The James brothers, Henry and William, are often referred to as the novelist who writes like a philosopher and the philosopher who writes like a novelist. Even in this early novel, the depiction is accurate for Henry James. "The American" is funny and sharply satirical. It is as well a comedy of manners and more than a touch melodramatic. James already has a fully developed eye for places and characters and they are described in depth in lengthy, complex sentences and in the intricate plot. The book has a great deal to say, in the twists and turns of the story, about letting go, dealing with loss, and finding self-knowledge. With all the melodrama, the story offers a good deal of reflection and wisdom.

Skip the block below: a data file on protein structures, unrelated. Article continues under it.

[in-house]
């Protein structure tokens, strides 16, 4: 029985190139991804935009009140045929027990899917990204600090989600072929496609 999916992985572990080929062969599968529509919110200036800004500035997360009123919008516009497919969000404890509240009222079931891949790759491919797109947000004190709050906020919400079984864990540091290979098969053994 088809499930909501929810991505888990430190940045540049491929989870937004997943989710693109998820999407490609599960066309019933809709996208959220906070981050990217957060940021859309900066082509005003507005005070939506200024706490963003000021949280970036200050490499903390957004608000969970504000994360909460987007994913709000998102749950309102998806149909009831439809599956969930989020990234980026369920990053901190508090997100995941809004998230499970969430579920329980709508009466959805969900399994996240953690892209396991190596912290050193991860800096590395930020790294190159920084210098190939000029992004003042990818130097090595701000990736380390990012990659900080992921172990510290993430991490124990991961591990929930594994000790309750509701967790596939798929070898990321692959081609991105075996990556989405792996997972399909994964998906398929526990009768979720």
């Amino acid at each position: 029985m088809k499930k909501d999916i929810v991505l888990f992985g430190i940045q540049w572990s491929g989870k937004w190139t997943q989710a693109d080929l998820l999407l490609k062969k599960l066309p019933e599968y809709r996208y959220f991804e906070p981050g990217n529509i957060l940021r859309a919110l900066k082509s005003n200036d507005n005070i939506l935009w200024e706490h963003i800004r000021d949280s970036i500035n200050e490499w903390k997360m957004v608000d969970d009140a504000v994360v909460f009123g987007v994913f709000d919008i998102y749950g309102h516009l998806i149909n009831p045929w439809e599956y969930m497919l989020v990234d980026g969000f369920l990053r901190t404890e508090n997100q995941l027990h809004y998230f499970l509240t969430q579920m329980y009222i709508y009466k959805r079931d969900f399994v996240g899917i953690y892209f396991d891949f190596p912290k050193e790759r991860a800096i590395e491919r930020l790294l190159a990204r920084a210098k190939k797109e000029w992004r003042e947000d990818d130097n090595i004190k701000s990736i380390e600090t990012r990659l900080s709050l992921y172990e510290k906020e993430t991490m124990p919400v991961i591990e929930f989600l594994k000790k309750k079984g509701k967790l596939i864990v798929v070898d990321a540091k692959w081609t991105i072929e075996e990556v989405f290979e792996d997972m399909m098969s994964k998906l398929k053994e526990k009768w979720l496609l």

But there is more. James portrays the conflict between a wealthy, successful but undefined American and a Parisian family with a long lineage that has fallen on hard times but which still scorns a man who makes money through trade as a proper suitor for their family. James' Newman also genuinely wants to improve his mind and spirit by learning the music, architecture, literature, and more that Europe has to offer. The portraits and the sympathies of the reader shift subtly and several times during the course of the work. For the most part, Newman becomes admirable with his desire to learn and with his persistence in winning his lady. But the Bellegardes' with their traditionalism and for all their treachery have a case to be made as well. James looks closely at the courtship between Newman and Claire. Newman might be thought of as looking for a prize in a wife to match his wealth, but that would take an overly narrow view. He unquestionably respects and wants to do the best for Claire who gradually and reluctantly has accepted him. What the relationship lacks on both sides is passion. Sexuality is absent, for all the reader can see, on both sides For that and other reasons, it could be questioned whether any marriage between the two would be happy even without the family opposition. Lack of passion also is important in thinking about Newman's over-reaction to the end of the courtship. The anger seems less directed towards losing a woman he adores and loves than towards the suffering of a personal affront.